Issues Paper


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Issues Paper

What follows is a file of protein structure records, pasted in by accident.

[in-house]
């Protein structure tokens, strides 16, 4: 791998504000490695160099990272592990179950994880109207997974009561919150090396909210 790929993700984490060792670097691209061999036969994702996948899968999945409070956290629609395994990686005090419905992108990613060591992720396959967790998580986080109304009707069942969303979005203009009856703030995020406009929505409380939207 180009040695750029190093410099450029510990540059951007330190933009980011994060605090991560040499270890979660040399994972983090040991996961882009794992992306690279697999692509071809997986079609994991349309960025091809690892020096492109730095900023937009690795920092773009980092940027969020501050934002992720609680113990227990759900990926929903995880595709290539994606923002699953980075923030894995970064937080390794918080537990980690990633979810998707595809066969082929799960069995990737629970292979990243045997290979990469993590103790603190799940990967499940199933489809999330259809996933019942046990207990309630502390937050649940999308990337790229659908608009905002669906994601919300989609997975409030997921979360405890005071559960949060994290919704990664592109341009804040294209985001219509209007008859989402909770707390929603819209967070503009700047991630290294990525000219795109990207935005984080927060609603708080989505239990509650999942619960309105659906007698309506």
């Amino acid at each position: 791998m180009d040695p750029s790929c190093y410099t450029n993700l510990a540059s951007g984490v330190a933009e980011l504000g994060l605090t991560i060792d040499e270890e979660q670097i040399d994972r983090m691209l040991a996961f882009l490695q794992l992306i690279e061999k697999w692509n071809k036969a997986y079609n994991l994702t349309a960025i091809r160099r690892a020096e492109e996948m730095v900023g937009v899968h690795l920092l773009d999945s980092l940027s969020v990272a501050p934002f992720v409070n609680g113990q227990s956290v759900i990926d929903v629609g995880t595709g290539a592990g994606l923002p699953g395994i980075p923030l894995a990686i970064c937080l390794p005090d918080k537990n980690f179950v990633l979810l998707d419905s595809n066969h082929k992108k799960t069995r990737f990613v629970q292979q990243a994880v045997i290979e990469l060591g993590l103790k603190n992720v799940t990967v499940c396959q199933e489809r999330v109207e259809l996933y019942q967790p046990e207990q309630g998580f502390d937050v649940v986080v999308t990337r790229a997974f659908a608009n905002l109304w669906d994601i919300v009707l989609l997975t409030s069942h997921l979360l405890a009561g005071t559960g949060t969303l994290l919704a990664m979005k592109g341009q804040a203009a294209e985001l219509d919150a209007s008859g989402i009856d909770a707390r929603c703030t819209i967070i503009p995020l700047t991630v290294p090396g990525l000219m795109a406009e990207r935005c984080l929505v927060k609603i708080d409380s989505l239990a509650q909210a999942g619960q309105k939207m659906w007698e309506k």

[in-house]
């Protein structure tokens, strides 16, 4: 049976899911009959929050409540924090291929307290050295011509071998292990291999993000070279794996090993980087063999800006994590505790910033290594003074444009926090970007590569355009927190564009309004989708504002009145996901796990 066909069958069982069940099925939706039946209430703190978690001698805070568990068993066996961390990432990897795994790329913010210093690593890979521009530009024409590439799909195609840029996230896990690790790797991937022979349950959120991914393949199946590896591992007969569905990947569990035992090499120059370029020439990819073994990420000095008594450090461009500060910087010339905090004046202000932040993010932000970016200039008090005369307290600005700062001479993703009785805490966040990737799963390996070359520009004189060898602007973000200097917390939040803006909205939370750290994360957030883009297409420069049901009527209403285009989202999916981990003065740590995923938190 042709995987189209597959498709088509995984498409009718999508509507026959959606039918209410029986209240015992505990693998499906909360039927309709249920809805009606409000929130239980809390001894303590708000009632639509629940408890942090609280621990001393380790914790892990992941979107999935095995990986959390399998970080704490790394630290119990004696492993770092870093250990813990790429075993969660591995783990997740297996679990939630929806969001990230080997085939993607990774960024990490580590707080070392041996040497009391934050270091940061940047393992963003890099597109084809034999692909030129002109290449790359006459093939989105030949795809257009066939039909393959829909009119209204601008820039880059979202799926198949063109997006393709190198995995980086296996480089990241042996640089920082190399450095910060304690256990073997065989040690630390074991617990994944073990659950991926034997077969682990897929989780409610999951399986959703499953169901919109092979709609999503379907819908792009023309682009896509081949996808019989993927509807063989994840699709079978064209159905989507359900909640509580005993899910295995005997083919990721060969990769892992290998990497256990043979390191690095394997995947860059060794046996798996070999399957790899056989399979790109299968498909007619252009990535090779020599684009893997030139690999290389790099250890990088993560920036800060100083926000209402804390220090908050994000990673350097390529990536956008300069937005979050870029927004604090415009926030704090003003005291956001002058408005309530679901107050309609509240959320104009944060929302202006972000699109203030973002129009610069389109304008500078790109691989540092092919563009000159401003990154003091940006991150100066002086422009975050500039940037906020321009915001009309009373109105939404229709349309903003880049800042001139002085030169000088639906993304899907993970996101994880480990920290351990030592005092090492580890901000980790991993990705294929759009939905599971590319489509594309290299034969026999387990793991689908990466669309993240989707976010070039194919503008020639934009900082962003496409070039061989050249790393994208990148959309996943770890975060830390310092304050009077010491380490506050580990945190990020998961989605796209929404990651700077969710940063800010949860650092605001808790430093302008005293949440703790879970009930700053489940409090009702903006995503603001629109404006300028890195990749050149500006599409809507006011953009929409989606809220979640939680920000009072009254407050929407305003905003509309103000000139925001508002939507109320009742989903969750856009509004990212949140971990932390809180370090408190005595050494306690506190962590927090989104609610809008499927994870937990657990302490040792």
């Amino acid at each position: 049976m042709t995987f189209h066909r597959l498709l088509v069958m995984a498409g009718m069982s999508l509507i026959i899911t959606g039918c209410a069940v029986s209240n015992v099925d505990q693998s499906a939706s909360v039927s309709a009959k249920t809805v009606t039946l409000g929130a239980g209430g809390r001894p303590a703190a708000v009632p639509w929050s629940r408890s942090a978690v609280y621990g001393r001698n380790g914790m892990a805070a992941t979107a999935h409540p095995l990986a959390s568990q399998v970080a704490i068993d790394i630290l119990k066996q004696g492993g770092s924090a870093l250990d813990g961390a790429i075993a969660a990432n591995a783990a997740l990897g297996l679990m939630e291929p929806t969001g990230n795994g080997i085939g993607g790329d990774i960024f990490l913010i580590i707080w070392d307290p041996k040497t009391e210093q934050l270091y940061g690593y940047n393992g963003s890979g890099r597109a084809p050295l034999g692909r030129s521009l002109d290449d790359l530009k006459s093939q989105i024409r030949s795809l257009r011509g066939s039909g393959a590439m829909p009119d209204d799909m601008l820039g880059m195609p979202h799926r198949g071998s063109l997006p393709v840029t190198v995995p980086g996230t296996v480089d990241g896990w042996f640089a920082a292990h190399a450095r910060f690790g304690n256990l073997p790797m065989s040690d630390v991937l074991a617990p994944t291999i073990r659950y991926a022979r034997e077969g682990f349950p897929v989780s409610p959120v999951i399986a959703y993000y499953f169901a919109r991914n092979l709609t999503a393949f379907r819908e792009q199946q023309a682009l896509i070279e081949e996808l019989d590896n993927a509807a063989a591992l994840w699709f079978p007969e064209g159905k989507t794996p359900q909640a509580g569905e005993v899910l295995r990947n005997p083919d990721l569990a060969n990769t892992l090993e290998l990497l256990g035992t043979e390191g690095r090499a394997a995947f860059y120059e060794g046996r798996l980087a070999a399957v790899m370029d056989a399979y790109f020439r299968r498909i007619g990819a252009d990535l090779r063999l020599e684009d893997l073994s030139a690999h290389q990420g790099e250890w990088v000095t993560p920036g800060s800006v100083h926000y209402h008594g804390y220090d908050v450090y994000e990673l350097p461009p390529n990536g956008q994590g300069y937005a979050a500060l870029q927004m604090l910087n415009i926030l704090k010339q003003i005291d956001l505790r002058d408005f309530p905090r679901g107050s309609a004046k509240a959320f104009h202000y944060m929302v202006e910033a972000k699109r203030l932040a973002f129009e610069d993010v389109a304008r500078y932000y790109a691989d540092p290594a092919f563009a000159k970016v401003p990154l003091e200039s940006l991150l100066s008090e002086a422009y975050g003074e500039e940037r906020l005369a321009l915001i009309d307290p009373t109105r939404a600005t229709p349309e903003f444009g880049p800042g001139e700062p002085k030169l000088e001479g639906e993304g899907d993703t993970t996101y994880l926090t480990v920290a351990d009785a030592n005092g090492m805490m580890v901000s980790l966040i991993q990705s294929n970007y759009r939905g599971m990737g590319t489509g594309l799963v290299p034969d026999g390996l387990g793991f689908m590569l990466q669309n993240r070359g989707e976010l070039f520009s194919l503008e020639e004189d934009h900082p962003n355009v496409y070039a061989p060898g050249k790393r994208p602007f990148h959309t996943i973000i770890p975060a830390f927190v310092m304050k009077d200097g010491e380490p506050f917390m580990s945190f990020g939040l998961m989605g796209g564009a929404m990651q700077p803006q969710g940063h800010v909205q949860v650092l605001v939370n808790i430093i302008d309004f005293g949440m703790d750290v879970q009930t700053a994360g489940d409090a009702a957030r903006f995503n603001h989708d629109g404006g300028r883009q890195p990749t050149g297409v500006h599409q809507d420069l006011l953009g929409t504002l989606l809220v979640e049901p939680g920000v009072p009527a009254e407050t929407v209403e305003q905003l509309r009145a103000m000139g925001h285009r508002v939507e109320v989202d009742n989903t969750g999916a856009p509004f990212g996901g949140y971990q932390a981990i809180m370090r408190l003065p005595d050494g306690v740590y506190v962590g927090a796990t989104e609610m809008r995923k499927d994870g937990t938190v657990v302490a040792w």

1. 1. Issues Paper The Network of the Future (Network Architectures and Mobility) Issue Description: Technological perspectives 2015 and beyond The importance of mobility and digital inclusion in the future networked society are fairly well understood. Mobility is becoming an aspect that will heavily characterize both the terminals and the services and will have to be taken into consideration in future designs. The number of networked devices will increase greatly. Half the world population is already connected through mobile networks and it is expected that many more diverse devices will be connected to the network as well as directly to each other. Users will create more of their own contents. They basically want to have the contents accessible in any way, anywhere and at any time. Moreover, it seems that a new generation of people that needs to be always “on-line” is appearing. This new generation is mainly characterised by the usage of social applications, such as facebook, twitter, tuenti. At home there will also be major changes, for example IPTV is regarded as one of the highest growth segments providing your own TV channels anywhere. This will create triple play in a different way; live broadcast, time-shifted broadcast and Video on Demand, providing thousands of channels all available through broadband access to the extent that dedicated wireless broadcasting becomes questionable. It is expected that IPTV will be available to all kinds of mobile devices. It is not clear as which direction such important socio-economic and technical drivers will take the future Internet, but it is clear that they will drive an evolution of the current networked techno-economic landscape, even possibly cause a disruption of the next generation Internet by bringing new design goals. However, it is clear that dependency on mobility, communications, and Internet will be immense. IP as a data delivery technology was invented in the time where networks had static configurations and mobility was non-existent. Generally speaking TCP/IP Internet solutions assume a fairly predictable and simple notion of the end-to-end communications. This implies that operational assumption for the TCP/IP depends on the need for availability of at least one permanently functional path between a source and a destination with relatively small end-to-end delay and packet losses for the given path. This major assumption does not always hold true in a dynamically varying mobile/wireless environment. The Future Internet must be accessible, trusted and secure, as well as able to robustly scale to meet the increasing reliance placed on it. It is anticipated that Internet governance will remain a key topic for both the current and the future Internet, and this needs to be addressed in a systematic manner, i.e. as an issue also of